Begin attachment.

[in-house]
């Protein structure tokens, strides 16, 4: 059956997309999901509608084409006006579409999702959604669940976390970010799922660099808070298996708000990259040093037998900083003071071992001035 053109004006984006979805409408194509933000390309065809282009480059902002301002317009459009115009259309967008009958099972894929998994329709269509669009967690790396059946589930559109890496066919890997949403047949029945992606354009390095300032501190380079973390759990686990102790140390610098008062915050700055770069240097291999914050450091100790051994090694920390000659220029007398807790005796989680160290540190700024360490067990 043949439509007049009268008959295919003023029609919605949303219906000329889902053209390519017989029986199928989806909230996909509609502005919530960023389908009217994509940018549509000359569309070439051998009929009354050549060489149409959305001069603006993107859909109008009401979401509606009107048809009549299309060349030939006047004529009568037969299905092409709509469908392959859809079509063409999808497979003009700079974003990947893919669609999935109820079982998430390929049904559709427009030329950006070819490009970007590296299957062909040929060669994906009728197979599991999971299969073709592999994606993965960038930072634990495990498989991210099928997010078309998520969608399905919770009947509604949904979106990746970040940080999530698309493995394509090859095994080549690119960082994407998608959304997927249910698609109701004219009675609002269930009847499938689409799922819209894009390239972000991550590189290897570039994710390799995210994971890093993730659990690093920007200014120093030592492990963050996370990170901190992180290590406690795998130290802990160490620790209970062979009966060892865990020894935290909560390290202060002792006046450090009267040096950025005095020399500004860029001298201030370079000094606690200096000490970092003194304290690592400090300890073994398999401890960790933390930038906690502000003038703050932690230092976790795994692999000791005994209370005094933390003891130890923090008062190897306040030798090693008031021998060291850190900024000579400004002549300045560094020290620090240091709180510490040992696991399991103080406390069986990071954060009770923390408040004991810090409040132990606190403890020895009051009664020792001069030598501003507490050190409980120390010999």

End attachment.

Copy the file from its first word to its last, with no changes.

[in-house]
């Protein structure tokens, strides 16, 4: 059956997309999901509608084409006006579409999702959604669940976390970010799922660099808070298996708000990259040093037998900083003071071992001035 053109004006984006979805409408194509933000390309065809282009480059902002301002317009459009115009259309967008009958099972894929998994329709269509669009967690790396059946589930559109890496066919890997949403047949029945992606354009390095300032501190380079973390759990686990102790140390610098008062915050700055770069240097291999914050450091100790051994090694920390000659220029007398807790005796989680160290540190700024360490067990 043949439509007049009268008959295919003023029609919605949303219906000329889902053209390519017989029986199928989806909230996909509609502005919530960023389908009217994509940018549509000359569309070439051998009929009354050549060489149409959305001069603006993107859909109008009401979401509606009107048809009549299309060349030939006047004529009568037969299905092409709509469908392959859809079509063409999808497979003009700079974003990947893919669609999935109820079982998430390929049904559709427009030329950006070819490009970007590296299957062909040929060669994906009728197979599991999971299969073709592999994606993965960038930072634990495990498989991210099928997010078309998520969608399905919770009947509604949904979106990746970040940080999530698309493995394509090859095994080549690119960082994407998608959304997927249910698609109701004219009675609002269930009847499938689409799922819209894009390239972000991550590189290897570039994710390799995210994971890093993730659990690093920007200014120093030592492990963050996370990170901190992180290590406690795998130290802990160490620790209970062979009966060892865990020894935290909560390290202060002792006046450090009267040096950025005095020399500004860029001298201030370079000094606690200096000490970092003194304290690592400090300890073994398999401890960790933390930038906690502000003038703050932690230092976790795994692999000791005994209370005094933390003891130890923090008062190897306040030798090693008031021998060291850190900024000579400004002549300045560094020290620090240091709180510490040992696991399991103080406390069986990071954060009770923390408040004991810090409040132990606190403890020895009051009664020792001069030598501003507490050190409980120390010999």